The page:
CONVINCED AND CONVERTED
“Saul spent a few days getting acquainted with the Damascus disciples, but then went right to work, wasting no time, preaching in the meeting places that this Jesus was the Son of God. They were caught off guard by this and, not at all sure they could trust him, they kept saying, ‘Isn’t this the man who wreaked havoc in Jerusalem among the believers? And didn’t he come here to do the same thing — arrest us and drag us off to jail in Jerusalem for sentencing by the high priests?’
“But their suspicions didn’t slow Saul down for even a minute. His momentum was up now and he plowed straight into the opposition, disarming the Damascus Jews and trying to show them that this Jesus was the Messiah.” Acts 9:19-22 (The Message).
“Who do men say that I am? Who do you say that I am?” That was Jesus’ question and challenge to His disciples at Caesarea Philippi, Israel’s “red light” district where both Caesar worship and the worship of the goat god, Pan, and his associates, took place.
This “worship” was accompanied by the most blatant expressions of sexual perversion, co-habiting with goats to lure the evil spirits from their winter hiding place in the underworld. A cave in the rock from which a natural spring flowed to join the melting snows of Mount Hermon to source the Jordan River was regarded as the “gate of hell”.
It was here, in full view of the goings on, that Jesus asked His question. If He was not the Son of God in an environment like this, what power did He have to rescue people from their sordid and perverse religion and behaviour and bring them back into fellowship with the Father?
It was here that He assured His followers that He would build His church and not even the place which the devotees of Pan believed to be the “gate of hell”, the place of access to the underworld, would be able to withstand the power of who He was and what He came to do.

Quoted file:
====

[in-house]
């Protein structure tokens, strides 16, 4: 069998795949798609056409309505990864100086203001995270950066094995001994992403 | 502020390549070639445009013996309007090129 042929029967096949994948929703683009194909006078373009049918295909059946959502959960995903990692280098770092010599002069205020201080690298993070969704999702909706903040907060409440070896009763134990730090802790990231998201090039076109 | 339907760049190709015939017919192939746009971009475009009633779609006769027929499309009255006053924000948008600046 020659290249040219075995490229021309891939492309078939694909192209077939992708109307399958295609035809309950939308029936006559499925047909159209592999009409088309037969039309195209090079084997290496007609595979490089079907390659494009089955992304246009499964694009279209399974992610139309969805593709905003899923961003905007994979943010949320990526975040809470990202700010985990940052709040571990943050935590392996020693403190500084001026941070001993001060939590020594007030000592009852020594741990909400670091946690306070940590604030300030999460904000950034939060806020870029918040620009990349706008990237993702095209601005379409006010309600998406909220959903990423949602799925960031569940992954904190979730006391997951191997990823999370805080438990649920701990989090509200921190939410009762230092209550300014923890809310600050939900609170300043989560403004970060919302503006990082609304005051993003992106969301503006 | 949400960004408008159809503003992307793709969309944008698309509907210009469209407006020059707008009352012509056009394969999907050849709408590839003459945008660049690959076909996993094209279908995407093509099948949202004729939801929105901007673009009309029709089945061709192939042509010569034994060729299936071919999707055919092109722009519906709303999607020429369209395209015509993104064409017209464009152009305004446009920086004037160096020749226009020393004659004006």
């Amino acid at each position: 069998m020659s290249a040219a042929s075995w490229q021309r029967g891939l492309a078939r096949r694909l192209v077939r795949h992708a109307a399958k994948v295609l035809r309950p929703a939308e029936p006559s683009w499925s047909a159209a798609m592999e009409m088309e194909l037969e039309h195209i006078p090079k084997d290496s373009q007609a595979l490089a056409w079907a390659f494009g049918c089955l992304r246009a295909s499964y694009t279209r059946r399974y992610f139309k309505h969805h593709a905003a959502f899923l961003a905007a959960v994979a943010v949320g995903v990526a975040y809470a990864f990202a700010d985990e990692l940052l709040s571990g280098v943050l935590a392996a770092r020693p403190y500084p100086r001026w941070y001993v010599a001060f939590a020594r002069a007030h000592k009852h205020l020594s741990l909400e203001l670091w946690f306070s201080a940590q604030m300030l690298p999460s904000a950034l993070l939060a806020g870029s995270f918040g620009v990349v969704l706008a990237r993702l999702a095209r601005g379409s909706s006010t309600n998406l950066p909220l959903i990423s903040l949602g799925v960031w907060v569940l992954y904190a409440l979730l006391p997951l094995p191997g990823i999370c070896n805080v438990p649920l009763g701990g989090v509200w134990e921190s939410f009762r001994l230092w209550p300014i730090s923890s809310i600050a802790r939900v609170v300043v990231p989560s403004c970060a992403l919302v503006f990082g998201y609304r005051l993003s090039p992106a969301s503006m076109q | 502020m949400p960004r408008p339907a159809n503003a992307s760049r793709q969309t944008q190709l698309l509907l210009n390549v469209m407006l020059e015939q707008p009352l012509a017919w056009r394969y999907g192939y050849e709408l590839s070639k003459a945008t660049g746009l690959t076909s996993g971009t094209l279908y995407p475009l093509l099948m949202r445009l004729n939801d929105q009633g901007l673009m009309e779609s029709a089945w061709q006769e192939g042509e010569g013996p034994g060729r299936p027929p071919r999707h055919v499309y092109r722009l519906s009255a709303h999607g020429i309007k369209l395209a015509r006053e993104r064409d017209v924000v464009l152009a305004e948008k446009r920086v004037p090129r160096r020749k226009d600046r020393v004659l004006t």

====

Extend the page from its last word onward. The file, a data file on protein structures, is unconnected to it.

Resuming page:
How subtly the proclamation of the gospel has changed from the the focus on who Jesus is to what He can do for us? Saul’s message in Damascus was not, “I received Jesus as my Saviour”; “I asked Jesus into my heart”; “I prayed the sinner’s prayer” or even, “I was born again.” Like Peter on the Day of Pentecost, the message of the early church was, “Jesus is the Christ, the Son of the Living God.”
What are the implications of that confession? Everything that we experience and receive through Jesus comes to us because of who He is. Our response should never be what He can do for me but my attitude of absolute reverence, submission and obedience because He is the Christ, the Son of the Living God. How He treats me flows from who He is, not from the demands I make on Him because I have done Him the favour of believing in Him.
Could it be that His church would become again what it was at the beginning if we trusted Him, not because of what He can do for us but because of who He is? Would we still bow the knee and acknowledge that Jesus is Lord if He never ever did another thing for us? He doesn’t have to, you know!
The world is offering us many counterfeit “lords”, which are all Satan’s subtle way of usurping Jesus’ place. If we continue to live our self-centred and self-absorbed “Christian” lives, expecting Jesus to serve us, we will miss the purpose for which He came, for which He died and rose again and for which He rescued us from the clutches of the devil, transferred us into the kingdom of God and supplies us with everything we need to live this life.
“But you are a chosen people, a royal priesthood, a holy nation, a people belonging to God, that you may declare the praises of Him who called you out of darkness into His wonderful light.” 1 Peter 2:9 (NIV).